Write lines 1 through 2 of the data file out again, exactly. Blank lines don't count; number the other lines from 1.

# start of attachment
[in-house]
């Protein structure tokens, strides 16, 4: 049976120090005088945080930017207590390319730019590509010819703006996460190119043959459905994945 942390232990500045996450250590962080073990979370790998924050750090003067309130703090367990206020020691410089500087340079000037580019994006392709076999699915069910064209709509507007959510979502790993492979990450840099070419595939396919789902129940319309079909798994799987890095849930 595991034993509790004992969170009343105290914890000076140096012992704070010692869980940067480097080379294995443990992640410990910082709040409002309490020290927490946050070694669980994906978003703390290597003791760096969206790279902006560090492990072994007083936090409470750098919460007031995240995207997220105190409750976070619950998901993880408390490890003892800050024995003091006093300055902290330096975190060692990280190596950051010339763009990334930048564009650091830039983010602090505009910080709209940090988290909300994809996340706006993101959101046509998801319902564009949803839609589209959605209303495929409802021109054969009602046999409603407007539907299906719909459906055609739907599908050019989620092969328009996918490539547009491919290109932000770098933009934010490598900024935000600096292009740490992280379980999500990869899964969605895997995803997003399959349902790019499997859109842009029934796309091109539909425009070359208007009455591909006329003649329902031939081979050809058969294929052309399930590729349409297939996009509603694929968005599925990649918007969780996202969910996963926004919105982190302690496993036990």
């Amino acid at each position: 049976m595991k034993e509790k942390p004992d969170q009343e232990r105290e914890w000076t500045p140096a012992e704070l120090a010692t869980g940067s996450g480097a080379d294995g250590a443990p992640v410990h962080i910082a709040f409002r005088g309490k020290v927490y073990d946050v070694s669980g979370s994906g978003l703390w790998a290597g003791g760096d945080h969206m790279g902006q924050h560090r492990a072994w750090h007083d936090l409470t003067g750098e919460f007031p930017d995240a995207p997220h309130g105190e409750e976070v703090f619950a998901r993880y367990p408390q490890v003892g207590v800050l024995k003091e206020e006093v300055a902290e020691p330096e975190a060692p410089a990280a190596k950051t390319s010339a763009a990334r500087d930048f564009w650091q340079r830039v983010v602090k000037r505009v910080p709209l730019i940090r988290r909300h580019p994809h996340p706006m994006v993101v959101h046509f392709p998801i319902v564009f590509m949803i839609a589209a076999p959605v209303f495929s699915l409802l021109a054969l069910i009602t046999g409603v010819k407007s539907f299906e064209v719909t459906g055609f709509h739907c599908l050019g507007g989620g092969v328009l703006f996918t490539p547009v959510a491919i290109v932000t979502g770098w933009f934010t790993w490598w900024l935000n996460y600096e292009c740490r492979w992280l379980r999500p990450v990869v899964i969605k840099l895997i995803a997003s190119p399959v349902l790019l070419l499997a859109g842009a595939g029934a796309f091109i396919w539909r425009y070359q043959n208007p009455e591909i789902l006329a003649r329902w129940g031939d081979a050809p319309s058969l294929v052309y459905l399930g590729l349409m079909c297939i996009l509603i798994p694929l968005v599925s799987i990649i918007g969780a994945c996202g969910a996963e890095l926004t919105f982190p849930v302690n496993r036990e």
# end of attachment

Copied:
[in-house]
């Protein structure tokens, strides 16, 4: 049976120090005088945080930017207590390319730019590509010819703006996460190119043959459905994945 942390232990500045996450250590962080073990979370790998924050750090003067309130703090367990206020020691410089500087340079000037580019994006392709076999699915069910064209709509507007959510979502790993492979990450840099070419595939396919789902129940319309079909798994799987890095849930 595991034993509790004992969170009343105290914890000076140096012992704070010692869980940067480097080379294995443990992640410990910082709040409002309490020290927490946050070694669980994906978003703390290597003791760096969206790279902006560090492990072994007083936090409470750098919460007031995240995207997220105190409750976070619950998901993880408390490890003892800050024995003091006093300055902290330096975190060692990280190596950051010339763009990334930048564009650091830039983010602090505009910080709209940090988290909300994809996340706006993101959101046509998801319902564009949803839609589209959605209303495929409802021109054969009602046999409603407007539907299906719909459906055609739907599908050019989620092969328009996918490539547009491919290109932000770098933009934010490598900024935000600096292009740490992280379980999500990869899964969605895997995803997003399959349902790019499997859109842009029934796309091109539909425009070359208007009455591909006329003649329902031939081979050809058969294929052309399930590729349409297939996009509603694929968005599925990649918007969780996202969910996963926004919105982190302690496993036990």